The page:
Introduction to Post Traumatic Stress Disorder

According to the National Institute of Mental Health (NIMH), approximately 3.6% of the US Adult population experienced post-traumatic stress disorder (PTSD) in the past year. PTSD is a serious mental health condition linked to the way our brain processes traumatic events. Following a traumatic event, people diagnosed with PTSD typically do not begin to feel better within a few weeks or months following the event.

Common Causes Linked to PTSD

  • Child Sexual or Physical Abuse
  • Life – Threatening Events
  • Natural Disasters
  • Serious Accidents
  • Sudden Death of a Loved One
  • Terrorist Incident / Attack
  • Violent Assault: Sexual or Physical
  • War

Common Symptoms Associated with PTSD

  1. Avoiding certain triggers that act as reminders of the traumatic event.
  2. Constantly feeling like something bad will happen.
  3. Development of a lack of trust or closeness with loved ones.
  4. Feeling more sad, scared, or angry emotions post the traumatic event.
  5. Feeling numb due to the traumatic event.
  6. Feeling on edge, easily startled or trouble sleeping that develops post trauma.
  7. Feeling upset, distracted, or absent when reminded of the traumatic event.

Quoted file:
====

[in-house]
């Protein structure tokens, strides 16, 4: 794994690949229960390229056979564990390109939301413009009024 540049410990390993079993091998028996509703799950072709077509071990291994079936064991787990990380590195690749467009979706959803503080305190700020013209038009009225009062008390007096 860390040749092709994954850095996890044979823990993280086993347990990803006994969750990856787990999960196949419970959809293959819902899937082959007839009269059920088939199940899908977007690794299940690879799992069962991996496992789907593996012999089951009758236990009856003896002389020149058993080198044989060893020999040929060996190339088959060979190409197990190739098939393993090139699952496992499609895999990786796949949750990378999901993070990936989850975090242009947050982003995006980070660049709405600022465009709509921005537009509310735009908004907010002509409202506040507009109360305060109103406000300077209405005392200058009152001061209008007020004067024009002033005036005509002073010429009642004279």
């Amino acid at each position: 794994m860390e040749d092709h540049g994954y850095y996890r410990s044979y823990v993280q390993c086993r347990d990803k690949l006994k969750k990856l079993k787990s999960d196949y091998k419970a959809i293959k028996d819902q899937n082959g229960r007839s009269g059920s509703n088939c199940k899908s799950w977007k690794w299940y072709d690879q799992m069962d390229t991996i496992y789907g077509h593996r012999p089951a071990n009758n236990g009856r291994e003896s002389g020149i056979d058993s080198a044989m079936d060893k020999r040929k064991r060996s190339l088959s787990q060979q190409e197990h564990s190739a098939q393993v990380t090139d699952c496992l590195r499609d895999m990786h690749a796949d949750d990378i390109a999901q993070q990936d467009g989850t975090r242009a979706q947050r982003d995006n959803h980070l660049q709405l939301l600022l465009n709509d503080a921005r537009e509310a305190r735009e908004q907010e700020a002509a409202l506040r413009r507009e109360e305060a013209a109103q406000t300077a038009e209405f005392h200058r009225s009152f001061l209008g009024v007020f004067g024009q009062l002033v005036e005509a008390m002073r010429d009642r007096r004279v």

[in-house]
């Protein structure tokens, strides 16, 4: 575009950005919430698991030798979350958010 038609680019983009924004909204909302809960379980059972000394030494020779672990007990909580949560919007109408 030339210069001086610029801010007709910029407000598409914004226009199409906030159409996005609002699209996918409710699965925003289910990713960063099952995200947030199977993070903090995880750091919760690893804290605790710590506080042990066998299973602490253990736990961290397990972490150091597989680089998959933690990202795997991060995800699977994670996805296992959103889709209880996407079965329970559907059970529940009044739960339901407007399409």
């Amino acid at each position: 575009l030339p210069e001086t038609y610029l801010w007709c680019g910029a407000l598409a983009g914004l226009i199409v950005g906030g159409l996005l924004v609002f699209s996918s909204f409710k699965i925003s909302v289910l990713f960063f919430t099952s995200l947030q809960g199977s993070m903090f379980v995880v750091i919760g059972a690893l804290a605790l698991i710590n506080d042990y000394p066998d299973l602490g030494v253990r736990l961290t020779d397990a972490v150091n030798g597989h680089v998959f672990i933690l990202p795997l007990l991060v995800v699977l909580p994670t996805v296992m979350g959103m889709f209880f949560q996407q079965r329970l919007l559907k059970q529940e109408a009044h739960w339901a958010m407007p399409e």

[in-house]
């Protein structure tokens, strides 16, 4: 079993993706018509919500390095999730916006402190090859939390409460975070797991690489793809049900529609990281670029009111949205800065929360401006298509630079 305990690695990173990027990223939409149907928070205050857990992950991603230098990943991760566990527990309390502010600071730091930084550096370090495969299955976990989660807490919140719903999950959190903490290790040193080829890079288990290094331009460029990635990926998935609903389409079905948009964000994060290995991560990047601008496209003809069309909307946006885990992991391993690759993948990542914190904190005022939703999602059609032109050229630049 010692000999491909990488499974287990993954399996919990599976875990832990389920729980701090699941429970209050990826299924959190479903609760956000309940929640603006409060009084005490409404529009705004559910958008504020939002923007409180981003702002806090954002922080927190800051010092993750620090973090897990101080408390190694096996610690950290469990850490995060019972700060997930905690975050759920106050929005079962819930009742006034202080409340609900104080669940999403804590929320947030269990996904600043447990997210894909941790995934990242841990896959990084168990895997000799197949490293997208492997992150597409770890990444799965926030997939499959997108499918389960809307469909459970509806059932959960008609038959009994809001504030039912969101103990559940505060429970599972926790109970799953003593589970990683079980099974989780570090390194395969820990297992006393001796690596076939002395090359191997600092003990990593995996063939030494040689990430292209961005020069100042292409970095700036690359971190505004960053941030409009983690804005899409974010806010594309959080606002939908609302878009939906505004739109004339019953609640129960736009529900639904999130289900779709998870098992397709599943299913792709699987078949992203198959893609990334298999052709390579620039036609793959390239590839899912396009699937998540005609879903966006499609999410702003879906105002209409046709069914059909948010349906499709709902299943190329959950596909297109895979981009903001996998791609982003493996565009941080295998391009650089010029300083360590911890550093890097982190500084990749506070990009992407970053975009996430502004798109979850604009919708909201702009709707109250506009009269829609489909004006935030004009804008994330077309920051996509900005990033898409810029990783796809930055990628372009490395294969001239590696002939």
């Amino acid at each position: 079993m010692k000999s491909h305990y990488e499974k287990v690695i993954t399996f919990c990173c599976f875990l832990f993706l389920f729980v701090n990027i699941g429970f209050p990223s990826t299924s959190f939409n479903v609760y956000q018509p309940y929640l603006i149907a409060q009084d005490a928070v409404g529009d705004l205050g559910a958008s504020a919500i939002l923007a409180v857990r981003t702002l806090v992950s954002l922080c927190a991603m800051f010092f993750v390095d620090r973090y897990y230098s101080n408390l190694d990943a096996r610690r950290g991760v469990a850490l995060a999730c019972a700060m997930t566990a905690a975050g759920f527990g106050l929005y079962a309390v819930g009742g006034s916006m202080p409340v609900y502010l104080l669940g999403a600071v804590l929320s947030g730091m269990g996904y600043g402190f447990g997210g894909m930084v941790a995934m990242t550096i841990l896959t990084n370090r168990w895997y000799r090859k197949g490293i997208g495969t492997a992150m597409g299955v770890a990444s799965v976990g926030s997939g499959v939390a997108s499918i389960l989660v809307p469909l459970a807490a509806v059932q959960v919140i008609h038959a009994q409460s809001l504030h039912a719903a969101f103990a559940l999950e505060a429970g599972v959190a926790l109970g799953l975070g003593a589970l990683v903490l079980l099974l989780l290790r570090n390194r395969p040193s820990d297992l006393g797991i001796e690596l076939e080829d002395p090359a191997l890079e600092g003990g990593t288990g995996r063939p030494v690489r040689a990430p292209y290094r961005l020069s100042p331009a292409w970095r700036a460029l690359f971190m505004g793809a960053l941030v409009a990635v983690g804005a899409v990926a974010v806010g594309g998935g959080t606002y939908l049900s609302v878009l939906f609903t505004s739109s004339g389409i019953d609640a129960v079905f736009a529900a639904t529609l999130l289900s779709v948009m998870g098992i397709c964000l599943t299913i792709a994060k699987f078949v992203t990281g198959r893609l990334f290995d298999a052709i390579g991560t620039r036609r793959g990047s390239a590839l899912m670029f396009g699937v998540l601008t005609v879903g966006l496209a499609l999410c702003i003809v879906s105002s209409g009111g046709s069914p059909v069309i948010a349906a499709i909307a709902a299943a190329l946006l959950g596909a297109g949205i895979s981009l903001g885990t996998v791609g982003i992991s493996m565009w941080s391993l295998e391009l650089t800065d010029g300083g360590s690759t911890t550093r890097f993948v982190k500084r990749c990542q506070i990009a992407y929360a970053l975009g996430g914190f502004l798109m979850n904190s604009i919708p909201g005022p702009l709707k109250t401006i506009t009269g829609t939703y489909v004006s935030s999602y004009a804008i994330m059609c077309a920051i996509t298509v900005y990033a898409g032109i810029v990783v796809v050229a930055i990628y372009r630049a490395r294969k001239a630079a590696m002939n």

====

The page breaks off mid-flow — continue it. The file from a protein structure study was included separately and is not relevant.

8. Having trouble cultivating and holding on to relationships with loved ones.
  9. Nightmares or flashbacks that feels like the trauma is happening all over again.

Common Treatment Options

  • Cognitive Behavior Therapy (CBT): focuses on identifying, understanding and changing thinking and behavior patterns by focusing on the trauma.
  • Present Centered Therapy (PCT): focuses on the impact of the trauma in relation to dealing with current life stressors.
  • Medications: commonly selective serotonin reuptake inhibitors (SSRIs) and Benzodiazepines.

 

If you or a loved one is diagnosed with PTSD, visit a doctor or mental health care provider to determine a treatment plan that works best for you or your loved one.

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